Margaret Graham (balloonist)

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Margaret Graham (c. 1804 – c. 1880),[1] formerly Margaret Watson, was the first British woman to make a solo balloon flight, a feat which she accomplished in 1826.[2]

She was born in Walcot, Bath, and married the pioneer balloonist George Graham, with whom she first flew on 2 June 1824, when he made an ascent from White Conduit Gardens in Islington, London.[2] They had three daughters, who would later also make balloon flights with her from about 1850 onwards.[3]

On 28 June 1826, a flight was planned in which Mrs Graham and a woman named Jane Stocks were due to ascend from White Conduit Gardens.[4] However, Jane Stocks did not in the end go with her, and this was the first solo flight by a British female pilot.[2] Margaret's career as a balloonist lasted for more than thirty years in total.[5]

In 1827, George Graham was taken to court for debt, and was in custody for several months before the case was heard. Margaret Graham testified on his behalf, stating that the cost of making the balloon far exceeded the price for which her husband's creditor, a Mr Brooker, proposed to sell it, and also claiming that the balloon was not his property.[6]

On 7 August 1850, a balloon in which Mrs Graham was travelling caught fire following its descent near Edmonton,[7] London, but she survived the accident.[8] In the same year, she made the first night-time ascent in a balloon that had been undertaken by a woman, in a balloon launched from Vauxhall Gardens.[9] In 1851, she and her husband made a commemorative flight during the Great Exhibition.[10]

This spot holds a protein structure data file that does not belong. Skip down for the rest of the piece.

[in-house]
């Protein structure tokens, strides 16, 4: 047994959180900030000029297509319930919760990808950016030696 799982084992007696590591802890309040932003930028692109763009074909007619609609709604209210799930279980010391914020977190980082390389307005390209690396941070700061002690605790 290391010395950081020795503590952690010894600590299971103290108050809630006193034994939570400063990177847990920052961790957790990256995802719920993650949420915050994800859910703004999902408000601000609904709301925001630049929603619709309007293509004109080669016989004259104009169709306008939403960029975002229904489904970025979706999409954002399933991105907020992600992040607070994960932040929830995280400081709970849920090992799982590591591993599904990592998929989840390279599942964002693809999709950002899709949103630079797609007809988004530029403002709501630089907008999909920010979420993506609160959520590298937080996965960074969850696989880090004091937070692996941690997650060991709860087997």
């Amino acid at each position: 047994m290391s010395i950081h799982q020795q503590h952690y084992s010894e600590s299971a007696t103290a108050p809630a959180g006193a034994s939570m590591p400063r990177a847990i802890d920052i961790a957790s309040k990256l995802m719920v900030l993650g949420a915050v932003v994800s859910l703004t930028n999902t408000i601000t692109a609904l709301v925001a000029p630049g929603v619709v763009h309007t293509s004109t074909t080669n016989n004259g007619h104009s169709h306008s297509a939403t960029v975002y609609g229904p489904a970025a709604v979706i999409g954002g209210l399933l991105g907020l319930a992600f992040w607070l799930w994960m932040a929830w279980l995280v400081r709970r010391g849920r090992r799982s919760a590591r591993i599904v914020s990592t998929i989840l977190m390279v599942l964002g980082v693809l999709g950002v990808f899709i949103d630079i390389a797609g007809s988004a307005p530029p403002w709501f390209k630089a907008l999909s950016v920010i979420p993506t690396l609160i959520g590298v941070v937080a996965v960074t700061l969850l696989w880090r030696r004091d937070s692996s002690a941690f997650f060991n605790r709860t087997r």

References[edit]

  1. ^ "Graham, Margaret". Who's Who of Ballooning. Retrieved 9 June 2018.
  2. ^ a b c Mark Davies (2015). King of All Balloons. Amberley. pp. 280–282. ISBN 9781445653082.
  3. ^ Charles Paul May (1962). Women in aeronautics. Nelson.
  4. ^ "Mrs. Graham". The Sydney Monitor. XII, (996). New South Wales, Australia. 15 February 1837. p. 4 (EVENING). Retrieved 2 December 2018 – via National Library of Australia.CS1 maint: extra punctuation (link)
  5. ^ Gavin Stamp (1 December 2013). Anti-Ugly: Excursions in English Architecture and Design. Aurum Press. pp. 225–. ISBN 978-1-78131-123-3.
  6. ^ S.L. Kotar; J.E. Gessler (20 December 2010). Ballooning: A History, 1782-1900. McFarland. pp. 136–. ISBN 978-0-7864-4941-5.
  7. ^ "Balloon Ascents". Victorian London. Retrieved 9 June 2018.
  8. ^ "'Mrs Graham's Balloon on Fire', c 1850". Science and Society. Retrieved 9 June 2018.
  9. ^ "Balloons". Vauxhall History. 28 January 2012. Retrieved 9 June 2018.
  10. ^ "Balloon ascent from the Piece Hall". Halifax Courier. 15 November 2007. Retrieved 9 June 2018.